(4)Indorsement of checks drawn in favor of financial institutions. All checks drawn in favor of a financial institution, for credit to the account of a person designating payment so to be made, must be indorsed in the name of the financial institution as payee in the usual manner. However, no check drawn in favor of a financial institution for credit to the account of a payee may be negotiated by the financial institution after the death of the payee.

    (c)Unacceptable indorsements.

    (1) A check is not properly indorsed when the check is signed or otherwise is indorsed by a person without the payee’s consent or authorization.

    (2) Failure to include the signature of the person signing the check as required by paragraph (b)(1)(ii) of this section will create a rebuttable presumption that the indorsement is a forgery and is unacceptable.

    (3) Failure to include sufficient indication of the indorser’s authority to act on behalf of the payee as required by paragraph (b)(1)(ii) of this section will create a rebuttable presumption that the indorsing person is not authorized to indorse a check for the payee.

  10. I contacted my bank and asked who cleared my mortgage payments to Caliber Home Loans, Inc (aka Countrywide Financial #1″

    My check was processed by a company called :Transcentra.

    The endorsement on my check says: “credit to the account within named payee without prejudice”. Caliber never endorsed the check.

    Does anyone know that it means? Besides fraud, of course.

  11. @ ANON

    In what state are you domiciled?

  12. JAVA – you have been right on it for a long time. Unsecured.

    My technicalities, and evidence, is beyond comprehension by anyone.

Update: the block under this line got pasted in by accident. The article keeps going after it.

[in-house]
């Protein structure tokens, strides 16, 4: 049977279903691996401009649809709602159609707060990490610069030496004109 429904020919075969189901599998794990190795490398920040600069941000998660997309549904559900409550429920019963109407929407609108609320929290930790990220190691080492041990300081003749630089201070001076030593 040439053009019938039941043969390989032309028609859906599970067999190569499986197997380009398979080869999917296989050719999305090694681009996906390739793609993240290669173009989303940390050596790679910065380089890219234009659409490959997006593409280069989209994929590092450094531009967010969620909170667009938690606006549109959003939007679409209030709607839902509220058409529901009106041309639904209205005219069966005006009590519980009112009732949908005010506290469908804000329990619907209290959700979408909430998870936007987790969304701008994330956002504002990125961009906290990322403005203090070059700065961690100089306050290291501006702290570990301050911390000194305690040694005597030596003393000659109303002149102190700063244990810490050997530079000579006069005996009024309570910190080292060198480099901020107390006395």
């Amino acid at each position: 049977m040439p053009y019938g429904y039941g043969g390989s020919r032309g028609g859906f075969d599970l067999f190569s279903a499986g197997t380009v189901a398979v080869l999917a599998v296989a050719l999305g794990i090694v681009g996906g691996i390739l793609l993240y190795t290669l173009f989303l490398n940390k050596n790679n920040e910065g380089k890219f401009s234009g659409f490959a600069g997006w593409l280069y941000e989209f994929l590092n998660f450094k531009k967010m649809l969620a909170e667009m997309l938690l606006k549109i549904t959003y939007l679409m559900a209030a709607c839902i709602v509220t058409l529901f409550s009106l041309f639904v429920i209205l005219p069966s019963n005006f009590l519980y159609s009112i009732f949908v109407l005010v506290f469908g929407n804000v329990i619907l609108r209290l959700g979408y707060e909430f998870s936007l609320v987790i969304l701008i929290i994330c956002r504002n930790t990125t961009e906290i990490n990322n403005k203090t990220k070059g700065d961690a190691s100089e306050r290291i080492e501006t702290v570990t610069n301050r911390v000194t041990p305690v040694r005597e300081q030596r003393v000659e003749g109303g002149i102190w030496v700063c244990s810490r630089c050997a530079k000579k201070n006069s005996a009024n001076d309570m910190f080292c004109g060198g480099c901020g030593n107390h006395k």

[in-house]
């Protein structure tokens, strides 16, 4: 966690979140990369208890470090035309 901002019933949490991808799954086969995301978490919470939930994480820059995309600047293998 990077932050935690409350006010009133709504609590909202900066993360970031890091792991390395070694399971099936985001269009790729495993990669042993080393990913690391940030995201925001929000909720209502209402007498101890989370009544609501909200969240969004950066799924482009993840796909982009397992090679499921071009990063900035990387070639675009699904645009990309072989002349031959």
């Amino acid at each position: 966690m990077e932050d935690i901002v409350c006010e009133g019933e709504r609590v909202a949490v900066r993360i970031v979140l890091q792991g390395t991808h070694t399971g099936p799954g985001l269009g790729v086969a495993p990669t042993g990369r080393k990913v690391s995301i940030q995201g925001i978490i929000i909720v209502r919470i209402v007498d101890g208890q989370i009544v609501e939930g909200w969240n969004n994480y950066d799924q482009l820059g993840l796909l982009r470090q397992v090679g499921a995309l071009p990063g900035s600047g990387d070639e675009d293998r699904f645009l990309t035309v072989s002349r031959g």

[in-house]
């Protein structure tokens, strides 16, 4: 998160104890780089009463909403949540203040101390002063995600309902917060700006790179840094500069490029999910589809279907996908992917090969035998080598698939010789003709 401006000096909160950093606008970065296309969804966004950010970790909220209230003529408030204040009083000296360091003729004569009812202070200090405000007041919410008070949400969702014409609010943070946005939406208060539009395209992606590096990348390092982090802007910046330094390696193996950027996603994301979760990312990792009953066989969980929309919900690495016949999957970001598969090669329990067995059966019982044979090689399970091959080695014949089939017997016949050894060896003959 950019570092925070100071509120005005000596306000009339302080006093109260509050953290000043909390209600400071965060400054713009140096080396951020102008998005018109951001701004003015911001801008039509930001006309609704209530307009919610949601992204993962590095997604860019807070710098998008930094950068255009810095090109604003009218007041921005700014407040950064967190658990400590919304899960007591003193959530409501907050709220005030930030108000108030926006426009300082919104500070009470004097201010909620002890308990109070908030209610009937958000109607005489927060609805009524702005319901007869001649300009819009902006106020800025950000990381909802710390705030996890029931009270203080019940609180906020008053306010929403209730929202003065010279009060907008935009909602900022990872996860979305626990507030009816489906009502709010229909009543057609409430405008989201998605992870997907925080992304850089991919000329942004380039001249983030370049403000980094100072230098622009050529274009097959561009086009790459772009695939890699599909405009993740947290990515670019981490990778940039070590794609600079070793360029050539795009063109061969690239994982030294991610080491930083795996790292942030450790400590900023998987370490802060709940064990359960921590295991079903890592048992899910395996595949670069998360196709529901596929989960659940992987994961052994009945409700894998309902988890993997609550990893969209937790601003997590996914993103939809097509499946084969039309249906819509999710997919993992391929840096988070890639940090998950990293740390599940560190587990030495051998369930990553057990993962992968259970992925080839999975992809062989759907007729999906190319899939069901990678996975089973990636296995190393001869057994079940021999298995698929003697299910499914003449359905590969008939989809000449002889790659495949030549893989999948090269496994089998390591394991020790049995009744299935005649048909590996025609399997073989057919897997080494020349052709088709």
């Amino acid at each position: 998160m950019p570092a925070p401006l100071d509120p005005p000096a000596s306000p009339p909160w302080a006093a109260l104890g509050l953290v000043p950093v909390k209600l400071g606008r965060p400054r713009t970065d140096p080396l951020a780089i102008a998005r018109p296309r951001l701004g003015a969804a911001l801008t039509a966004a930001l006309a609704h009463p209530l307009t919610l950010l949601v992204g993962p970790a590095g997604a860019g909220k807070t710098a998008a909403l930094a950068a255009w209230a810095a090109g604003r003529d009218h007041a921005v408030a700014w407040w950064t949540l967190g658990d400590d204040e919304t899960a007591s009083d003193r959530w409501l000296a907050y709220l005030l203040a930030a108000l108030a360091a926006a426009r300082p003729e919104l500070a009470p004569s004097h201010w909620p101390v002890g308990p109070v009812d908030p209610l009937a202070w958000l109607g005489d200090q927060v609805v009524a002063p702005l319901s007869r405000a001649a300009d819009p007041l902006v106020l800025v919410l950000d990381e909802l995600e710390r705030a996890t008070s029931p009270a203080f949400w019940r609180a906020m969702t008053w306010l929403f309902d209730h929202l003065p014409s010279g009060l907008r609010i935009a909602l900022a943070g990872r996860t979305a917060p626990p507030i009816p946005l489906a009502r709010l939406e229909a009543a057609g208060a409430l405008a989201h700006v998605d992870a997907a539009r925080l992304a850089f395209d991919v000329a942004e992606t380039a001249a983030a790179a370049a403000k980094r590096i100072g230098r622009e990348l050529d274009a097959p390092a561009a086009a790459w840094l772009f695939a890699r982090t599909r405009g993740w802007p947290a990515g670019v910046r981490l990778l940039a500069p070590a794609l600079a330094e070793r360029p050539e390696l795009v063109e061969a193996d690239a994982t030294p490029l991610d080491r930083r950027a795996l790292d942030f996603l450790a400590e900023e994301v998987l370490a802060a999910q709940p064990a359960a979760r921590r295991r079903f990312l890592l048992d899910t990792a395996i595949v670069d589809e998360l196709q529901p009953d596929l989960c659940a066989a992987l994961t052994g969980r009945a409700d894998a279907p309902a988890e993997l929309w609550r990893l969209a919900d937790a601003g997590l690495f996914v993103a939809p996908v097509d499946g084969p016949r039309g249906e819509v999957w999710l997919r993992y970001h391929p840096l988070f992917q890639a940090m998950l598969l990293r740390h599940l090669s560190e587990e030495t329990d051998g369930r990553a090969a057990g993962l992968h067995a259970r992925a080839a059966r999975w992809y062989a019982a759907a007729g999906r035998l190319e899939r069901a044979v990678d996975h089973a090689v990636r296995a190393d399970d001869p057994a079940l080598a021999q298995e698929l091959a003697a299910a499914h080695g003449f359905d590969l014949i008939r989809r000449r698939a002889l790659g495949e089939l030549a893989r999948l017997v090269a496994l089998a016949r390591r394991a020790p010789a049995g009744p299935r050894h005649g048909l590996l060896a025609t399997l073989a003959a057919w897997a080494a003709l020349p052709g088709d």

Stand by my mistake.

  13. Hey debt collector scumbag. Let’s fraudclose on this house TOGETHER and split the windfall 50/50. That’s the only EQUITABLE solution.

    As for me. I prefer Atoms of Peace.

  14. This is an excellent explanation of what happened, and under the name of an “atom.” Very clever. Thank you, Neil.

    For those who know me, they know I have been here a very long time – this is a humble statement of regret that I must live with. .

    I was once asked, in a deposition, ten years ago:

    “What do you have against securitization?”

    “Nothing, I answered, as long as there is no fraud.”

    But, fraud we have. There was no guard, as Neil states, capable of even understanding the financial engineering. Laws were changed to accommodate. Paul Volcker, in his book “Keeping At It.” explains why financial engineering can be hugely destructive to our economy. Loans were moved from trusts to other trusts, and ownership from ownership – without borrowers EVER being informed or knowing what was happening. .

    Where did these loans come from? Suddenly, these loans were no longer to be sold to the GSEs — standard party for mortgage investment and securitization to promote a U.S. mortgage market. And, under the Community Reinvestment Act (CRA) – the GSEs were required to fund loans to lower and middle income America.

    The “investment” banks? How did they get control of these former GSE loans, and also allow the CRA to be satisfied? We know how, and it was not by anything that was not fraudulent. No one was given the details of what really occurred. No one was told – “your loan must be put in default before the investment bank will give you “credit.” And, that is all it was – “Credit.” No one told you – “you must first sell your soul.” No one told you what was occurring behind the scene.

    And, how did the government handle the collapse? Media outlets that told the public – “You bought too much house. You used your house like an ATM.”

    As Poppy as eloquently pointed out — NO ONE WAS TOLD. No one would have agreed to this if they knew the behind the scene details of what really occurred.

    Some victims and attorneys may get lucky. Power to them. For the most part, most affected will remain – VICTIMS.

    I made a big mistake. I kept paying. HUGE mistake. To stop paying and fight the foreclosure is the right thing to do. Whether you win or lose. I made a HORRIBLE mistake to keep paying.

    Fight the foreclosure whatever way you can. Please know, you did the right thing, and sleep at night. I was very wrong to keep paying, and I will never sleep at night because of that mistake. .

    Thanks again Neil.